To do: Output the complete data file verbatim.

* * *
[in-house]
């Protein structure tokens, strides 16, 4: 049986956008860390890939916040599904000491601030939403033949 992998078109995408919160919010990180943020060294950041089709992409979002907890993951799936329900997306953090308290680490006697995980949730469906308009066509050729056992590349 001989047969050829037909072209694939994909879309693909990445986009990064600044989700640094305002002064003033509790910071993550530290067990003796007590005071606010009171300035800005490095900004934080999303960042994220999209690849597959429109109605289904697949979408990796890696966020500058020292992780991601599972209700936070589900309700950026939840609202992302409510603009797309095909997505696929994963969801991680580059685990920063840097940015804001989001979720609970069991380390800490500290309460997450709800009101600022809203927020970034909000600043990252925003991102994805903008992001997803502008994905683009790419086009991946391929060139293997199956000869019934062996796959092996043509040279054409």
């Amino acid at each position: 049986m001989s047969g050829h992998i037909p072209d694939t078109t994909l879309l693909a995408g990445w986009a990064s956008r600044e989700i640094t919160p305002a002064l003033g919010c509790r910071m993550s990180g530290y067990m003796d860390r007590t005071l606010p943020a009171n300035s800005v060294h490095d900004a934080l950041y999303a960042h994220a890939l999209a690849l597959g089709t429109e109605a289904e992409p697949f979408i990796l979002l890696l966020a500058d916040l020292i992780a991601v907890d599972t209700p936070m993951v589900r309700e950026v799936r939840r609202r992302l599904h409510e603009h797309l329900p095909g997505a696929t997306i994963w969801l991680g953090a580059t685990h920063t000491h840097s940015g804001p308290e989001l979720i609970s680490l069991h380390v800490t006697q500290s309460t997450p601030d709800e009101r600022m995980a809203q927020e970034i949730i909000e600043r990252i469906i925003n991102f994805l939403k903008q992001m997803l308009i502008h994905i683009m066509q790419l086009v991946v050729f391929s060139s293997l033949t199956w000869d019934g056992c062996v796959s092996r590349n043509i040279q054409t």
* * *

[in-house]
């Protein structure tokens, strides 16, 4: 049986956008860390890939916040599904000491601030939403033949 992998078109995408919160919010990180943020060294950041089709992409979002907890993951799936329900997306953090308290680490006697995980949730469906308009066509050729056992590349 001989047969050829037909072209694939994909879309693909990445986009990064600044989700640094305002002064003033509790910071993550530290067990003796007590005071606010009171300035800005490095900004934080999303960042994220999209690849597959429109109605289904697949979408990796890696966020500058020292992780991601599972209700936070589900309700950026939840609202992302409510603009797309095909997505696929994963969801991680580059685990920063840097940015804001989001979720609970069991380390800490500290309460997450709800009101600022809203927020970034909000600043990252925003991102994805903008992001997803502008994905683009790419086009991946391929060139293997199956000869019934062996796959092996043509040279054409």
């Amino acid at each position: 049986m001989s047969g050829h992998i037909p072209d694939t078109t994909l879309l693909a995408g990445w986009a990064s956008r600044e989700i640094t919160p305002a002064l003033g919010c509790r910071m993550s990180g530290y067990m003796d860390r007590t005071l606010p943020a009171n300035s800005v060294h490095d900004a934080l950041y999303a960042h994220a890939l999209a690849l597959g089709t429109e109605a289904e992409p697949f979408i990796l979002l890696l966020a500058d916040l020292i992780a991601v907890d599972t209700p936070m993951v589900r309700e950026v799936r939840r609202r992302l599904h409510e603009h797309l329900p095909g997505a696929t997306i994963w969801l991680g953090a580059t685990h920063t000491h840097s940015g804001p308290e989001l979720i609970s680490l069991h380390v800490t006697q500290s309460t997450p601030d709800e009101r600022m995980a809203q927020e970034i949730i909000e600043r990252i469906i925003n991102f994805l939403k903008q992001m997803l308009i502008h994905i683009m066509q790419l086009v991946v050729f391929s060139s293997l033949t199956w000869d019934g056992c062996v796959s092996r590349n043509i040279q054409t």